Improving Group Work Practices in Teaching Life Sciences : Trialogical Learning

Show full item record



Tammeorg , P , Mykkänen , A , Rantamäki , T , Lakkala , M & Muukkonen , H 2019 , ' Improving Group Work Practices in Teaching Life Sciences : Trialogical Learning ' , Research in Science Education , vol. 49 , no. 3 , pp. 809-828 .

Title: Improving Group Work Practices in Teaching Life Sciences : Trialogical Learning
Author: Tammeorg, Priit; Mykkänen, Anna; Rantamäki, Tomi; Lakkala, Minna; Muukkonen, Hanni
Contributor organization: Department of Agricultural Sciences
AgriChar research group
Plant Production Sciences
Equine and Small Animal Medicine
Laboratory of Neurotherapeutics
Department of Education
Technology in Education Research Group
Faculty of Agriculture and Forestry
Helsinki One Health (HOH)
Viikki Plant Science Centre (ViPS)
Date: 2019-06
Language: eng
Number of pages: 20
Belongs to series: Research in Science Education
ISSN: 0157-244X
Abstract: Trialogical learning, a collaborative and iterative knowledge creation process using real-life artefacts or problems, familiarizes students with working life environments and aims to teach skills required in the professional world. We target one of the major limitation factors for optimal trialogical learning in university settings, inefficient group work. We propose a course design combining effective group working practices with trialogical learning principles in life sciences. We assess the usability of our design in (a) a case study on crop science education and (b) a questionnaire for university teachers in life science fields. Our approach was considered useful and supportive of the learning process by all the participants in the case study: the students, the stakeholders and the facilitator. Correspondingly, a group of university teachers expressed that the trialogical approach and the involvement of stakeholders could promote efficient learning. In our case in life sciences, we identified the key issues in facilitating effective group work to be the design of meaningful tasks and the allowance of sufficient time to take action based on formative feedback. Even though trialogical courses can be time consuming, the experience of applying knowledge in real-life cases justifies using the approach, particularly for students just about to enter their professional careers.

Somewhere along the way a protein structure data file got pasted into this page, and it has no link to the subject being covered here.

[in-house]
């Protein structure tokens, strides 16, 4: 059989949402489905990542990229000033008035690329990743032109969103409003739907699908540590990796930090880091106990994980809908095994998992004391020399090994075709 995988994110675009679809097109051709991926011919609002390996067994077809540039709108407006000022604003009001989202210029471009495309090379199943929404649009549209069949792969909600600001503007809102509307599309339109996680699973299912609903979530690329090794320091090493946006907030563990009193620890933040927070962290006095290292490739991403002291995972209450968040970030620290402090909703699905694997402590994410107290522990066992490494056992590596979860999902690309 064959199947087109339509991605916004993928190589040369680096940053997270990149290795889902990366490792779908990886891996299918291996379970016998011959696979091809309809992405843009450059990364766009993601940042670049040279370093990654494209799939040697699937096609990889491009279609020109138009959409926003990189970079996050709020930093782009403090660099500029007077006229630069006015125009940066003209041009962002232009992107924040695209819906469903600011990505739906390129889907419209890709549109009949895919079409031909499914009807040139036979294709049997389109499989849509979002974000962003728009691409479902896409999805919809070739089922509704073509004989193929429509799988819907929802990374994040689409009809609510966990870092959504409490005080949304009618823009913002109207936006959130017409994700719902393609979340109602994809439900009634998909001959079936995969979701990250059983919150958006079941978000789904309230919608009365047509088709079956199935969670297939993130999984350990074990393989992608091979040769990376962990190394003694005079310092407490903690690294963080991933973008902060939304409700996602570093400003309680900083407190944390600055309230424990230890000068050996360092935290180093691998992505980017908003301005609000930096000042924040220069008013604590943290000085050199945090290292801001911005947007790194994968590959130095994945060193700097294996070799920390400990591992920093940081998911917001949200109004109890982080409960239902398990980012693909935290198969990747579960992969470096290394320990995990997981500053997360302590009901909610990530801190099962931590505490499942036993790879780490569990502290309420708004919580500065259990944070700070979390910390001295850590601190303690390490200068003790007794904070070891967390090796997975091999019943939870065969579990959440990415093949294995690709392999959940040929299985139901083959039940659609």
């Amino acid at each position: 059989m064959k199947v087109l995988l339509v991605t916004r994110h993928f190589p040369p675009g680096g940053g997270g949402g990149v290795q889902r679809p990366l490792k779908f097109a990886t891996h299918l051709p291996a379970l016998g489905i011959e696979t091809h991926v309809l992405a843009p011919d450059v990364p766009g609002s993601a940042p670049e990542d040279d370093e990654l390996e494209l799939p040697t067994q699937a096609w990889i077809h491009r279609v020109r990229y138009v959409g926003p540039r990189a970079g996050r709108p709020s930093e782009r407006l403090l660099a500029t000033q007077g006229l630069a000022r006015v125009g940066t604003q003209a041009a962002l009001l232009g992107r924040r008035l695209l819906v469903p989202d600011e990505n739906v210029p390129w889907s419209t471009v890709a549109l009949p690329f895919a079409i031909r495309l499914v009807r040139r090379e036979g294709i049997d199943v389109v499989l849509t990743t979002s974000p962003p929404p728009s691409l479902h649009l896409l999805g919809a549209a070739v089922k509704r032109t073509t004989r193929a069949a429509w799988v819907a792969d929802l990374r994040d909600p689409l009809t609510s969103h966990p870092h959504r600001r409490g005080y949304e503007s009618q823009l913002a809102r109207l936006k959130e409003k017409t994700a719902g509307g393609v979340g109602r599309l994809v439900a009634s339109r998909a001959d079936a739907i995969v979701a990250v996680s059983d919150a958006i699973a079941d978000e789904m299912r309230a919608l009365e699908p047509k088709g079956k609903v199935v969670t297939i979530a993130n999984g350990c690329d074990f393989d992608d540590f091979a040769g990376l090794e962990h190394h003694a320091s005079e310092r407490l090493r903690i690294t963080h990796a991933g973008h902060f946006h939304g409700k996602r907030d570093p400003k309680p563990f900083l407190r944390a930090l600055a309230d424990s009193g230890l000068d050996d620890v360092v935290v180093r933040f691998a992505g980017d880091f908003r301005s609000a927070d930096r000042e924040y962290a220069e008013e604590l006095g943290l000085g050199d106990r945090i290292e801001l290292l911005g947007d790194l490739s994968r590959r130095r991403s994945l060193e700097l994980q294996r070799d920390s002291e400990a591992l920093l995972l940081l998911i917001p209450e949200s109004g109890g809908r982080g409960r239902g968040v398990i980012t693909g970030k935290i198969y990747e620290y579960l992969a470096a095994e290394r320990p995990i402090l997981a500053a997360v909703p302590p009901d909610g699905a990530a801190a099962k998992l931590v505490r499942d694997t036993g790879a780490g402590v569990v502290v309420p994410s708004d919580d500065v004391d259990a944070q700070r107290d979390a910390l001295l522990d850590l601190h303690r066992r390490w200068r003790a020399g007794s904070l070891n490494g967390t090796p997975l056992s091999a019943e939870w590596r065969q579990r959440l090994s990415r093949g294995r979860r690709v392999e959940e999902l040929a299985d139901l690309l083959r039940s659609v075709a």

Subject: Artefact
Case study
Group work
Trialogical learning approach
516 Educational sciences
Peer reviewed: Yes
Usage restriction: closedAccess
Self-archived version: submittedVersion

Files in this item

Total number of downloads: Loading...

Files Size Format View
Pre_peer_review_article.pdf 2.726Mb PDF View/Open

This item appears in the following Collection(s)

Show full item record